skip to primary navigation skip to content
 

TwoRains

TwoRains

Project overview

The Indus Valley is an area of contrast, with winter rains and summer monsoon precipitation overlapping in an otherwise arid environment (Fig 1). Hence, the ancient Indus population appear to have adapted to the diversity of the environment. Their success at this is evidenced by the rise of the Indus Civilisation (c. 4600-3900 BP), which was home of the first cities in South Asia (Fig 2). The TwoRains project has been designed to give new insight into the Indus Civilisation by investigating questions of sustainability and resilience.

While the Indus Civilisation spanned an immense area, only a few urban centres are known, and only five appear to have been cities: Dholavira, Mohenjo-daro, Ganweriwala, Harappa, and Rakhigarhi (Fig 1). Indus society remains complex nevertheless, with distinctive forms of urban organisation manifested in planned streets, coordinated drainage systems, fired and mud brick buildings, and a range of sophisticated technologies, including copper-based metallurgy, standardized weights and measures, and intricately engraved stamp seals. It persisted until c.3900 BP, by which time its cities were largely depopulated and smaller rural settlements predominated. This de-urbanisation process appears to have coincided with a significant change in rainfall, and especially the occurrence of a centennial weakening of Indian summer monsoon around 4100 BP. Such an event would have threatened food security and therefore triggered dramatic changes in water management and subsistence strategies, of which migration and de-urbanisation could have been a result.

To test different hypotheses regarding the relationship between climate change and the Indus civilisation, the TwoRains project is continuing the extensive program of environmental and archaeological analysis begun by the Land, Water, and Settlement project (2007-2014). TwoRains will identify the importance of varied agricultural and food production techniques, and involves satellite imagery analyses, on the ground survey, climate proxy analysis and environmental reconstructions based on computational modelling. This latter element will lead to agent-based modelling simulations, which will be performed to assess the sustainability of Indus society's practices. All this work will finally sharpen understanding of how people in the Indus area succeeded of failed to reshape their landscape and build resilient new ways of life in the face of a changing climate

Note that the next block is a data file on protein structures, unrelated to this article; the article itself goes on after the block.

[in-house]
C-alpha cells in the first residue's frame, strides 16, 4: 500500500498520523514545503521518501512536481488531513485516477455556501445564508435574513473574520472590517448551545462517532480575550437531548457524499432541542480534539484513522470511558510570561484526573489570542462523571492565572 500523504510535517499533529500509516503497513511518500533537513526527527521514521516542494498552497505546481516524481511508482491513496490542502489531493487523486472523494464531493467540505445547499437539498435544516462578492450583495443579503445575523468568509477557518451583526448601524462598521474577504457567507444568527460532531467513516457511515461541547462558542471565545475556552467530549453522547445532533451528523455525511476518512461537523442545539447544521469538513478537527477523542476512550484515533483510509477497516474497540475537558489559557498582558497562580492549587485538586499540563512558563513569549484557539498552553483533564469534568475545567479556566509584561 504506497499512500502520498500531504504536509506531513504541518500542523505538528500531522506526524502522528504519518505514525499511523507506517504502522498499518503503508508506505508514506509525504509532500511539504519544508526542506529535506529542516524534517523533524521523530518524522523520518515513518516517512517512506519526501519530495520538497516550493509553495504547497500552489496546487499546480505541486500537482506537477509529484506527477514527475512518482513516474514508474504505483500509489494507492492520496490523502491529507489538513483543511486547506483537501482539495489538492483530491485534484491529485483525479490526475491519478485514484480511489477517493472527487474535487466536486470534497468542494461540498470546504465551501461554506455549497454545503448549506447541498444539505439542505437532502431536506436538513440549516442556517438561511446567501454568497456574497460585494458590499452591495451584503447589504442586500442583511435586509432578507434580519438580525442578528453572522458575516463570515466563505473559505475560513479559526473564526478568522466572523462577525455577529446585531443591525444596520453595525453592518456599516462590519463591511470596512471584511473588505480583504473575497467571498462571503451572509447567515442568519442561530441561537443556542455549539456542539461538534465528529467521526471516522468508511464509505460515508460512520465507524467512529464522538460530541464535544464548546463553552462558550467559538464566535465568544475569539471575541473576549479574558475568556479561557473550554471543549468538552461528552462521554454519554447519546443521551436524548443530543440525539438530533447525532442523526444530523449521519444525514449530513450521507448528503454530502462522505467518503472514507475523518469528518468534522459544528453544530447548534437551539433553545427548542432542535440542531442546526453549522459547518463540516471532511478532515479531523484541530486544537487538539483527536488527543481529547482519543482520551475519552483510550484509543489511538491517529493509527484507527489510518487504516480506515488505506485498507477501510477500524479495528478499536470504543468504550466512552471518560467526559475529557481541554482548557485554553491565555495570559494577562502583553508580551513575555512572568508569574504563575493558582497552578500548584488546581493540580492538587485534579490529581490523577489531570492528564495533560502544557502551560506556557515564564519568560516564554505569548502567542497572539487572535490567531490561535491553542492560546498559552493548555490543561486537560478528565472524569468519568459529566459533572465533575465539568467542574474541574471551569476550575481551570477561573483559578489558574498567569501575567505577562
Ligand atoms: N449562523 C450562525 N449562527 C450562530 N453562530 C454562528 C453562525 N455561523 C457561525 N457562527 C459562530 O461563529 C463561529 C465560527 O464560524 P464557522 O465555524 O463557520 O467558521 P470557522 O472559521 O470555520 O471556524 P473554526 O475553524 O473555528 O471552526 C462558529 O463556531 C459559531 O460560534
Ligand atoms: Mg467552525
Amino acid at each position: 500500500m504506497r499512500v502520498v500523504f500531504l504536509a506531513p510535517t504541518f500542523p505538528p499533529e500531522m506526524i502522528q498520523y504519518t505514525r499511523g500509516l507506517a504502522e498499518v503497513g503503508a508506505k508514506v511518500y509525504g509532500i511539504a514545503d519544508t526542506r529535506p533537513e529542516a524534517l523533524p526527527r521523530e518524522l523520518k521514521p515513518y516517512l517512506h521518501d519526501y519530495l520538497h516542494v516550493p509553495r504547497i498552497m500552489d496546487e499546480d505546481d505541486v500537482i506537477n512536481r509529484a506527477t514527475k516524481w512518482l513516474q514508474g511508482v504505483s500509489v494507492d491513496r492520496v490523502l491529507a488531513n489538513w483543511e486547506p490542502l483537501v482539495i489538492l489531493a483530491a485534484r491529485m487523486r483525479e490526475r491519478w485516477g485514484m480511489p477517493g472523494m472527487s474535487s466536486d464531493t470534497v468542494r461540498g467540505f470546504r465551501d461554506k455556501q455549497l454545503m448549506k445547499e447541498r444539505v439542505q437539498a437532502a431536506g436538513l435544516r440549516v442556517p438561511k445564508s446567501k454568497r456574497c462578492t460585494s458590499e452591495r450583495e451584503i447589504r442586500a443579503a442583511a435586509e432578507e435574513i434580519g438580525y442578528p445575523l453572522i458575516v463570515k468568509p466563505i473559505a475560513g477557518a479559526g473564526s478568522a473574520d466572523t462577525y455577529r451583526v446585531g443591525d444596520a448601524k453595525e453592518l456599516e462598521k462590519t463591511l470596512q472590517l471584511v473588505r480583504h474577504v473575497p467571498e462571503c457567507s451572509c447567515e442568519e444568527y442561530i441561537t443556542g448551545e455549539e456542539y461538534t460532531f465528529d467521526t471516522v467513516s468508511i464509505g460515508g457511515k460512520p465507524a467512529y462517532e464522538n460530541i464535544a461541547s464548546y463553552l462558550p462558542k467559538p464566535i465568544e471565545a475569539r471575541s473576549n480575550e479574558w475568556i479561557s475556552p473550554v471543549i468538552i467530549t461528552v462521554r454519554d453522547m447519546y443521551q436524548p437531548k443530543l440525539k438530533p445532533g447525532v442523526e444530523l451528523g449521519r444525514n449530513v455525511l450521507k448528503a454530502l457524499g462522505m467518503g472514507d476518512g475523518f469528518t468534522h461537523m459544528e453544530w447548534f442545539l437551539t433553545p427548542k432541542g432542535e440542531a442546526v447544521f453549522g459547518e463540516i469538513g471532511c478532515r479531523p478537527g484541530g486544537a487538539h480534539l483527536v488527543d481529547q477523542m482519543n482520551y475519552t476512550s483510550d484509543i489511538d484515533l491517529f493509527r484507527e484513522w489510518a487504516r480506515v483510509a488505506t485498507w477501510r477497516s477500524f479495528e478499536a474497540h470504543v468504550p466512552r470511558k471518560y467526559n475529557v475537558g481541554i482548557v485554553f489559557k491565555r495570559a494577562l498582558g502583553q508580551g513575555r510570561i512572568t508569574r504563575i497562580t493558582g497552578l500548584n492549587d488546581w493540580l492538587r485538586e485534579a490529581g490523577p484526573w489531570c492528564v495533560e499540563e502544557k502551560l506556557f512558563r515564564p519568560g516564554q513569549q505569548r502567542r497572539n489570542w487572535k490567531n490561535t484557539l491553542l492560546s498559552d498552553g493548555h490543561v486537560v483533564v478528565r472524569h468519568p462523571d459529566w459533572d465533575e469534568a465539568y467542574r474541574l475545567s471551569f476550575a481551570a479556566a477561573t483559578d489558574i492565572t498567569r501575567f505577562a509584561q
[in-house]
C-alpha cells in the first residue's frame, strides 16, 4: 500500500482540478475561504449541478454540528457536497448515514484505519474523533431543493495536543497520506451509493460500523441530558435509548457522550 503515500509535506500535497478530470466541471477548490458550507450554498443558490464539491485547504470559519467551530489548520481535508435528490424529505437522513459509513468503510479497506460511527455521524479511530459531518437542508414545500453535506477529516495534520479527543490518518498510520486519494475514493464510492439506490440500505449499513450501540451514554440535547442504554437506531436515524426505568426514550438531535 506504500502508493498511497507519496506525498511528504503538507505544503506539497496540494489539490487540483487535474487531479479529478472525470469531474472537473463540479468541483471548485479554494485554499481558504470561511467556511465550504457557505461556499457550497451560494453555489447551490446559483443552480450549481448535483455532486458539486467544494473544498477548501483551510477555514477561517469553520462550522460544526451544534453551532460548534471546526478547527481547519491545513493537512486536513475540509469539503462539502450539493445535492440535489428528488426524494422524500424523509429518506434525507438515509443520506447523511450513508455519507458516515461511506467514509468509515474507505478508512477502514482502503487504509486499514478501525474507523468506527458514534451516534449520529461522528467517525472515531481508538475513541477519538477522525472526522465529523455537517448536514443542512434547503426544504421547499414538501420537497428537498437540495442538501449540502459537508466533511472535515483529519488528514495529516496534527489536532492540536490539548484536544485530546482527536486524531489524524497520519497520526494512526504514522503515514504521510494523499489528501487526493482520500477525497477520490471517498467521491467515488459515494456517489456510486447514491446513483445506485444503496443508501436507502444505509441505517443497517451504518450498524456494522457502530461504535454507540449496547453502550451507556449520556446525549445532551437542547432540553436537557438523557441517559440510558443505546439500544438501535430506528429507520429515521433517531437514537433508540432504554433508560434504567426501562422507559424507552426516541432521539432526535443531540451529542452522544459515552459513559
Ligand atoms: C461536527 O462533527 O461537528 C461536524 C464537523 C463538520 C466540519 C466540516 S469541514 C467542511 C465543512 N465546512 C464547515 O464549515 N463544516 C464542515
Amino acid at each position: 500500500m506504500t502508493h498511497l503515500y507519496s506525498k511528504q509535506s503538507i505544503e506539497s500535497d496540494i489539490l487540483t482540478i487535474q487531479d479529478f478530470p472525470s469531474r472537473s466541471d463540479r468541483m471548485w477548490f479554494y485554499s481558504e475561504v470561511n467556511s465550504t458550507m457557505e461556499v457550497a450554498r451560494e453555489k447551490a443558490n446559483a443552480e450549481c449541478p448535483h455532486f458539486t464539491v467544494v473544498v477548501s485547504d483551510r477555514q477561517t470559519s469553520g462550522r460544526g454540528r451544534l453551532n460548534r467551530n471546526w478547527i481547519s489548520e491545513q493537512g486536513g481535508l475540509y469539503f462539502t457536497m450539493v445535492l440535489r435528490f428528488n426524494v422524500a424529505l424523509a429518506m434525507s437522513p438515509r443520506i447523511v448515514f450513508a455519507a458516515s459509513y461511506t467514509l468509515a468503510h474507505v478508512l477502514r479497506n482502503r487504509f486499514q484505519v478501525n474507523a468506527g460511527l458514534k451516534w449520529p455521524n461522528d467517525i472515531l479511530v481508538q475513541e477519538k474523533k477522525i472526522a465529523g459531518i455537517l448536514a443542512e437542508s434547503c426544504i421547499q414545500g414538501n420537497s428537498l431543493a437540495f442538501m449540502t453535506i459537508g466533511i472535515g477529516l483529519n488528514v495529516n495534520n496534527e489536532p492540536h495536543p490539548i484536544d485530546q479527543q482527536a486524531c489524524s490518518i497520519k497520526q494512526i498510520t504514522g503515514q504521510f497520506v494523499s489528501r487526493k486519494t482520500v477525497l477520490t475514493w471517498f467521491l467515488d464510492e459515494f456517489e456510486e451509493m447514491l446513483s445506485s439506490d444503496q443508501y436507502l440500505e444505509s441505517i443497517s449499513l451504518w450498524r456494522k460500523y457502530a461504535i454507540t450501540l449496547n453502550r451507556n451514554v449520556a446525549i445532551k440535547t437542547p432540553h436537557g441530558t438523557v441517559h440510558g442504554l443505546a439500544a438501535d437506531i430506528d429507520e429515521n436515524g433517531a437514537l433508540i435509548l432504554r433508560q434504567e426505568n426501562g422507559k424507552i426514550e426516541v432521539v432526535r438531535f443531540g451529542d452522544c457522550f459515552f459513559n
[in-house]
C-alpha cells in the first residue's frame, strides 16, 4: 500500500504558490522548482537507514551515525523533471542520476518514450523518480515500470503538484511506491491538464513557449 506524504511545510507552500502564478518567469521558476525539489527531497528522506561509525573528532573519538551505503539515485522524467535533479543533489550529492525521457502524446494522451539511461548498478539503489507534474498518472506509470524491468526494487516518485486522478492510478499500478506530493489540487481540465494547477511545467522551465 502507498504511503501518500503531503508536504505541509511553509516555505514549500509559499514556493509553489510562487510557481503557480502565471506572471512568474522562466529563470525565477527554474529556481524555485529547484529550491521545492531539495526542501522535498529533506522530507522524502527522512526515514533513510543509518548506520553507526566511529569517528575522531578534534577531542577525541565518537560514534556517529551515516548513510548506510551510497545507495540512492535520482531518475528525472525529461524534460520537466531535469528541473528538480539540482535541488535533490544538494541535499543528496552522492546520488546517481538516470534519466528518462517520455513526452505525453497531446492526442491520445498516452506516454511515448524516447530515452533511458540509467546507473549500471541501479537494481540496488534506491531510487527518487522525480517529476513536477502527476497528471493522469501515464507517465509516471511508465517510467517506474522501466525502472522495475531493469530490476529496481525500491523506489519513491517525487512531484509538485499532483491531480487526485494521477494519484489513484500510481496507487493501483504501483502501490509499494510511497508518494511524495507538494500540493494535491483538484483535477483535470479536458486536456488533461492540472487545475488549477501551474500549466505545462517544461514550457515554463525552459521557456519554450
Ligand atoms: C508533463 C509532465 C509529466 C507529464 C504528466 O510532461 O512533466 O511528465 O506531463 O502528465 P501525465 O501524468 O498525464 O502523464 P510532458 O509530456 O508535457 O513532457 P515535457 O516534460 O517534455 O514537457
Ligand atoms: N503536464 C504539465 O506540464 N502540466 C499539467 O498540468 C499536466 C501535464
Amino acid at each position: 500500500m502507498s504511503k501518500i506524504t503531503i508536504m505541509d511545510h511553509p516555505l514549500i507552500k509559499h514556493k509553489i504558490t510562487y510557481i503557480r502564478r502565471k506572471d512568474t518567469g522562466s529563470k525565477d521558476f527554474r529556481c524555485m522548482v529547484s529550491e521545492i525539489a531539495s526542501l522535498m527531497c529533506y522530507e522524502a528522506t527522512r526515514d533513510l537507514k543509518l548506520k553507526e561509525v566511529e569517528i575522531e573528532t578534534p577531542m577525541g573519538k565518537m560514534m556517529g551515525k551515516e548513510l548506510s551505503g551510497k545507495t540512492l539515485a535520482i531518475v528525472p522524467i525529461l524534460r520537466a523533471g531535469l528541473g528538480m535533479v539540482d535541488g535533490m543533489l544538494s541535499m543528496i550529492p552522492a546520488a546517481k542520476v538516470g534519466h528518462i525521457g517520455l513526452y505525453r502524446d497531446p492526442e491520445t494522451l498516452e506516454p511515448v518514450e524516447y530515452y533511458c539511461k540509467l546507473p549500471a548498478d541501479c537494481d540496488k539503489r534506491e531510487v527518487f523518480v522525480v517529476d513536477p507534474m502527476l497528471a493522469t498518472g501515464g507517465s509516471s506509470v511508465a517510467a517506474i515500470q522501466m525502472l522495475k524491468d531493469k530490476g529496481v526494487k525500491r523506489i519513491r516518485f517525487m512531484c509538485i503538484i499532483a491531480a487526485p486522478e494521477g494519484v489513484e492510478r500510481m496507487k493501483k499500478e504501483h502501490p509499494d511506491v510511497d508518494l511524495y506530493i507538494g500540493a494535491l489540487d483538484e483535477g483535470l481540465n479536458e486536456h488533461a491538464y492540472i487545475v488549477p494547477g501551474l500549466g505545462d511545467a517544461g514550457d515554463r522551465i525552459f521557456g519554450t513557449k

Our role

At the department of Geography, we are tackling the question of rainfall variability in the Indus River catchment. The area sits at the edge of the Indian summer monsoon domain, and today receives a high but heterogeneous amount of precipitation from July to September, leading sometimes to widespread floods. However, in contrast to the rest of India, it also receives rainfall in winter, due to the interaction with western disturbances. This winter precipitation produces snowfall at higher altitudes in January and February, which melt later in the season concomitant of an increasing risk of thunderstorms and flash floods.

There is clear evidences that centennial droughts occurred is the past, especially between 4.5 and 3 kyr BP, which is sometimes reported as the 4.2 ka event. Interestingly, this 'event' overlays a decreasing trend in the monsoon intensity, from 6 to 3 kyr BP, which appears to be related to changes in orbital forcing. However, questions remain concerning the possible drivers of the centennial droughts and the influence of the different orbital forcing over Asian summer monsoon and winter rain

To address those questions, our work aims first to push forwards the understanding of the current precipitation regime and its variability in the Indus catchment area, and then to transpose it to our period of interest. Specific focus is put on the large scale interaction between mid-latitude and tropical features, and on the different oceanic drivers that might explain the yearly or decadal variability. Existing millennium and multi-millennium numeric experiments will then be used to understand the impact of the orbital forcing on the precipitation regime and to investigate any multi-decadal droughts possibly produced. Finally, possible feedback of the land cover will be examined.

The results of this study will allow the analysis of the water supply variability and the evolution of floods and droughts occurrence, which will be of considerable interest for the archaeologists who try to understand the rise and demise of the Indus Civilisation. Furthermore, better theoretical understanding of winter and summer rainfall variability in the area will help to evaluate their possible evolution in a changing climate.

Figure 1

Figure 1: Relief in the Indus Valley and its surrounding. The Indus catchment area in drawn in dark blue, whereas its main rivers are highlighted in light blue. The 300 mm contour line of the winter (summer) precipitation is drawn in white (black), with the white (black) shaded area representing the zone of higher precipitation.

Figure 2

Figure 2: Composite satellite image of the same area as Figure 1, with the same representation of the hydrological network. The red line represent the limit of the extend of the Indus Civilisation (c. 4600-3900 BP), with its 5 main cities.